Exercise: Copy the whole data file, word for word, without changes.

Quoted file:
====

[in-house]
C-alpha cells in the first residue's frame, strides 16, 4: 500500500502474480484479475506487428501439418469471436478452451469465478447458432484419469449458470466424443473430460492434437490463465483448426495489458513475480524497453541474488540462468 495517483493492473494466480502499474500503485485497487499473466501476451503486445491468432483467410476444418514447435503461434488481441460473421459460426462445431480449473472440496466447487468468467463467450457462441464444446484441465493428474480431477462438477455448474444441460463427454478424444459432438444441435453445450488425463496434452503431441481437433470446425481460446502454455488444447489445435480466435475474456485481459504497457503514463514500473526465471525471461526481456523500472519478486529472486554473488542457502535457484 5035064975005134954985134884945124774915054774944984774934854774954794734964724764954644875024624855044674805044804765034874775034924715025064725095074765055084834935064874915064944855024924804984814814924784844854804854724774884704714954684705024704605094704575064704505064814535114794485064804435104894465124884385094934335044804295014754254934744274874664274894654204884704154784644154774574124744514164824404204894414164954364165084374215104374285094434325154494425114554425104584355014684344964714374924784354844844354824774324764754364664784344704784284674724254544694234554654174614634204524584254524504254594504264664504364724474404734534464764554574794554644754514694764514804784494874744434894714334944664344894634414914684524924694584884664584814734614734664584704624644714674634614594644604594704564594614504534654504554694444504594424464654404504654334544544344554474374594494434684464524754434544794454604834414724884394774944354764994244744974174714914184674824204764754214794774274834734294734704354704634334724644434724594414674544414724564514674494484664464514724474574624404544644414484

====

[in-house]
C-alpha cells in the first residue's frame, strides 16, 4: 500500500502474480484479475506487428501439418469471436478452451469465478447458432484419469449458470466424443473430460492434437490463465483448426495489458513475480524497453541474488540462468 495517483493492473494466480502499474500503485485497487499473466501476451503486445491468432483467410476444418514447435503461434488481441460473421459460426462445431480449473472440496466447487468468467463467450457462441464444446484441465493428474480431477462438477455448474444441460463427454478424444459432438444441435453445450488425463496434452503431441481437433470446425481460446502454455488444447489445435480466435475474456485481459504497457503514463514500473526465471525471461526481456523500472519478486529472486554473488542457502535457484 5035064975005134954985134884945124774915054774944984774934854774954794734964724764954644875024624855044674805044804765034874775034924715025064725095074765055084834935064874915064944855024924804984814814924784844854804854724774884704714954684705024704605094704575064704505064814535114794485064804435104894465124884385094934335044804295014754254934744274874664274894654204884704154784644154774574124744514164824404204894414164954364165084374215104374285094434325154494425114554425104584355014684344964714374924784354844844354824774324764754364664784344704784284674724254544694234554654174614634204524584254524504254594504264664504364724474404734534464764554574794554644754514694764514804784494874744434894714334944664344894634414914684524924694584884664584814734614734664584704624644714674634614594644604594704564594614504534654504554694444504594424464654404504654334544544344554474374594494434684464524754434544794454604834414724884394774944354764994244744974174714914184674824204764754214794774274834734294734704354704634334724644434724594414674544414724564514674494484664464514724474574624404544644414484